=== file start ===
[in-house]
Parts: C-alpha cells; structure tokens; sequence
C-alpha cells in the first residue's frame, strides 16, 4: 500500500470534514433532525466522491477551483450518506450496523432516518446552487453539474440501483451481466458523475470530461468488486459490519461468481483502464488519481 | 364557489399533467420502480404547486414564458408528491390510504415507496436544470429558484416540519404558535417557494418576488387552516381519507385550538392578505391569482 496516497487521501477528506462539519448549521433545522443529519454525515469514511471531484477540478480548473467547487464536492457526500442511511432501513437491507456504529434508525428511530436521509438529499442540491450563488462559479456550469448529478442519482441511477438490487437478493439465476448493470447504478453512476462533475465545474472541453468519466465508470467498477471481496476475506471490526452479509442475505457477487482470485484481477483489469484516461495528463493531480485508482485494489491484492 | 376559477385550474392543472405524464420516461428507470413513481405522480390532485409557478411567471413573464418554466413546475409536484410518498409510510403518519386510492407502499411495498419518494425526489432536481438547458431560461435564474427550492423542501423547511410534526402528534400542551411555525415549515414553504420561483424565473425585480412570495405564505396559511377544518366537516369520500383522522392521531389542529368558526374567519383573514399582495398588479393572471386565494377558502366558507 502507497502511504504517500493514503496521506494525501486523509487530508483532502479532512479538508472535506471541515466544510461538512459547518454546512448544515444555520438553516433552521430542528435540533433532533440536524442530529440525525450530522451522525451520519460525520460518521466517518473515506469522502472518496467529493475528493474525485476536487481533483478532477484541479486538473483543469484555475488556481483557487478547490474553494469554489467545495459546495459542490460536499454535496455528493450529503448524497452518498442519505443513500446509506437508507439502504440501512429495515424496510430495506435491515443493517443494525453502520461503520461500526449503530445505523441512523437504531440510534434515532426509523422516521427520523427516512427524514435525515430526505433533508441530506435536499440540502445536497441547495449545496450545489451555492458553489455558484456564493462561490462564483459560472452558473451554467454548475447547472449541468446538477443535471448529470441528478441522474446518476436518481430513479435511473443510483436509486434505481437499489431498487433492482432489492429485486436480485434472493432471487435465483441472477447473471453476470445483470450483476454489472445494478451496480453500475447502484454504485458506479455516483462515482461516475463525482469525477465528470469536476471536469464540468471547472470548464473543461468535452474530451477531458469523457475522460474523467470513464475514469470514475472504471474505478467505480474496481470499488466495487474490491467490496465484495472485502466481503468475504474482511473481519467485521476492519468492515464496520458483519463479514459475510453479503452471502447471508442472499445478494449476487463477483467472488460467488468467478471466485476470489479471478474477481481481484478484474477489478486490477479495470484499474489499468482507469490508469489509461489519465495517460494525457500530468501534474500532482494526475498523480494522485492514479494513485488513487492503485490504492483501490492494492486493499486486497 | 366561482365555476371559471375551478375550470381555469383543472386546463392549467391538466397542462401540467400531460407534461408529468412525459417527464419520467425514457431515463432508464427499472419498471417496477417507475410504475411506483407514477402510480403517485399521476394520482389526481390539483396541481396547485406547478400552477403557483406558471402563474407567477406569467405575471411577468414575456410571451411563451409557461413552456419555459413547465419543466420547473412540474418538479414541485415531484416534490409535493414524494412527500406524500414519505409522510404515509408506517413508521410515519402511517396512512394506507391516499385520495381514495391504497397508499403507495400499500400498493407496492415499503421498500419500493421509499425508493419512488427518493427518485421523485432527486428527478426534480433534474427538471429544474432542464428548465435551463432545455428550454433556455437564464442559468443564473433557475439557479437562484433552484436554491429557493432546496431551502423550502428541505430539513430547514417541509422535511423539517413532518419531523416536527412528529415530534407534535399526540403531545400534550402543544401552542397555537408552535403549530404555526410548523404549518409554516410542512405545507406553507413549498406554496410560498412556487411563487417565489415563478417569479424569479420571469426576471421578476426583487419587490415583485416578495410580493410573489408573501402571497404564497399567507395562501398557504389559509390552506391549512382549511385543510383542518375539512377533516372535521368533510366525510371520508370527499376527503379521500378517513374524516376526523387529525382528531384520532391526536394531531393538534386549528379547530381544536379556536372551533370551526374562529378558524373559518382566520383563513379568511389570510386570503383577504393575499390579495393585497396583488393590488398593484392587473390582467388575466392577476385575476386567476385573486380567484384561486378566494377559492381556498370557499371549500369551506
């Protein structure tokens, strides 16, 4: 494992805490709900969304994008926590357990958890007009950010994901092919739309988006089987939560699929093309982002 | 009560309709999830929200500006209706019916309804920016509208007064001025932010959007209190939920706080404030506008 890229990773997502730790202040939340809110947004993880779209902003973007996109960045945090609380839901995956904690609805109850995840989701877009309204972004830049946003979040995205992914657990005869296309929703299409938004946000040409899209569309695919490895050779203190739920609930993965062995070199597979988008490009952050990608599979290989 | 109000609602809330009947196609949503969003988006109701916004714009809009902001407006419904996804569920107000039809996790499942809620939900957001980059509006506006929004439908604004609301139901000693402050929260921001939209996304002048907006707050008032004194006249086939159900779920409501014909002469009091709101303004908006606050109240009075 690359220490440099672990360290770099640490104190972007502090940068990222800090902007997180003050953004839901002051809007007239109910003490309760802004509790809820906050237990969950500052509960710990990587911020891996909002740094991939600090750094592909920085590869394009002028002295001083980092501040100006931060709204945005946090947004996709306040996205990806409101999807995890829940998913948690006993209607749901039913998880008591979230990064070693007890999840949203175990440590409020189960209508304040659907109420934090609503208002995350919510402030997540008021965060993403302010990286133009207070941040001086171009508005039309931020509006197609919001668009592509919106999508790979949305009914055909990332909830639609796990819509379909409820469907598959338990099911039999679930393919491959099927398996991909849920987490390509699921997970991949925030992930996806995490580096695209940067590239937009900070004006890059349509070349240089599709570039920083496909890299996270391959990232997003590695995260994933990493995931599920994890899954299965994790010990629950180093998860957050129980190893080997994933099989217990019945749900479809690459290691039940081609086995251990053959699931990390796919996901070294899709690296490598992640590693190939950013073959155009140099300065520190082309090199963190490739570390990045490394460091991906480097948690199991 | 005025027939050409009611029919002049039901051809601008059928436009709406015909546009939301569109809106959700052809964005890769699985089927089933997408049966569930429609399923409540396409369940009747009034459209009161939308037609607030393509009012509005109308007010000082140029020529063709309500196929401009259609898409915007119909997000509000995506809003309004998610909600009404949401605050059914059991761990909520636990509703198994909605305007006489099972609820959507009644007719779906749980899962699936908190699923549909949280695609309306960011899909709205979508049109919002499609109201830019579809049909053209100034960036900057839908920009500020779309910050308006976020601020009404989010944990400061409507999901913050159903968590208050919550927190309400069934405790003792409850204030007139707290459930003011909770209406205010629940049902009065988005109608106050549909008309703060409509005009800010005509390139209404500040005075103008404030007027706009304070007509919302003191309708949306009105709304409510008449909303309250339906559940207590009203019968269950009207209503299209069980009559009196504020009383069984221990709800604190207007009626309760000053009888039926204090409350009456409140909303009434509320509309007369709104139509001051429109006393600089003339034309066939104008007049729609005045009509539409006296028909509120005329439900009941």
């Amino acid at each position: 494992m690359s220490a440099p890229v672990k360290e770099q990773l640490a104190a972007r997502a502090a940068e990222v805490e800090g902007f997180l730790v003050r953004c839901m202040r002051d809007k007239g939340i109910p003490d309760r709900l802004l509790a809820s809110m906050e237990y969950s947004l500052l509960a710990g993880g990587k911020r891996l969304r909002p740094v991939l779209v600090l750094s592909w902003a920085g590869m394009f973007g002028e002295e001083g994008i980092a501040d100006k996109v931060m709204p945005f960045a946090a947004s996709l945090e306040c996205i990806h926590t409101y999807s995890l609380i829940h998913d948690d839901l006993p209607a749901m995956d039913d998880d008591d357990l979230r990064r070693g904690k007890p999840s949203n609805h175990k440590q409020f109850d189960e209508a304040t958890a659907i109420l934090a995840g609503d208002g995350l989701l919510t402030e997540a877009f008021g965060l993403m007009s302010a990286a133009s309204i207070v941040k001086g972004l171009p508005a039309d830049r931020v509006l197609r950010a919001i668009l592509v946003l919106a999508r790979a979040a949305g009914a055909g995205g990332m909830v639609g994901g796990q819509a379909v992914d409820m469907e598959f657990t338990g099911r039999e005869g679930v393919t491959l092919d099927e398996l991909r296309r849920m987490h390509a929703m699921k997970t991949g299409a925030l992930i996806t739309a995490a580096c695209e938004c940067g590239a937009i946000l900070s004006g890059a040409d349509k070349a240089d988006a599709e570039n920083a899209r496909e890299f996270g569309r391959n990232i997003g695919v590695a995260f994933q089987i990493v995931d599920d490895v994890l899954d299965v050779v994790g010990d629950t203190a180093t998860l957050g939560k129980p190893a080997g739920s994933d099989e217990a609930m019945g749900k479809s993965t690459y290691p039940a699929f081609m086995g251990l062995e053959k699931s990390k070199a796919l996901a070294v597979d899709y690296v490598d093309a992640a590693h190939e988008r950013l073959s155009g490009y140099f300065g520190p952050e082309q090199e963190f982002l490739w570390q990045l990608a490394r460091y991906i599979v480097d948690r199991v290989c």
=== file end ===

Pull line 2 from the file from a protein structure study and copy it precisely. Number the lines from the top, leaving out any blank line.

Parts: C-alpha cells; structure tokens; sequence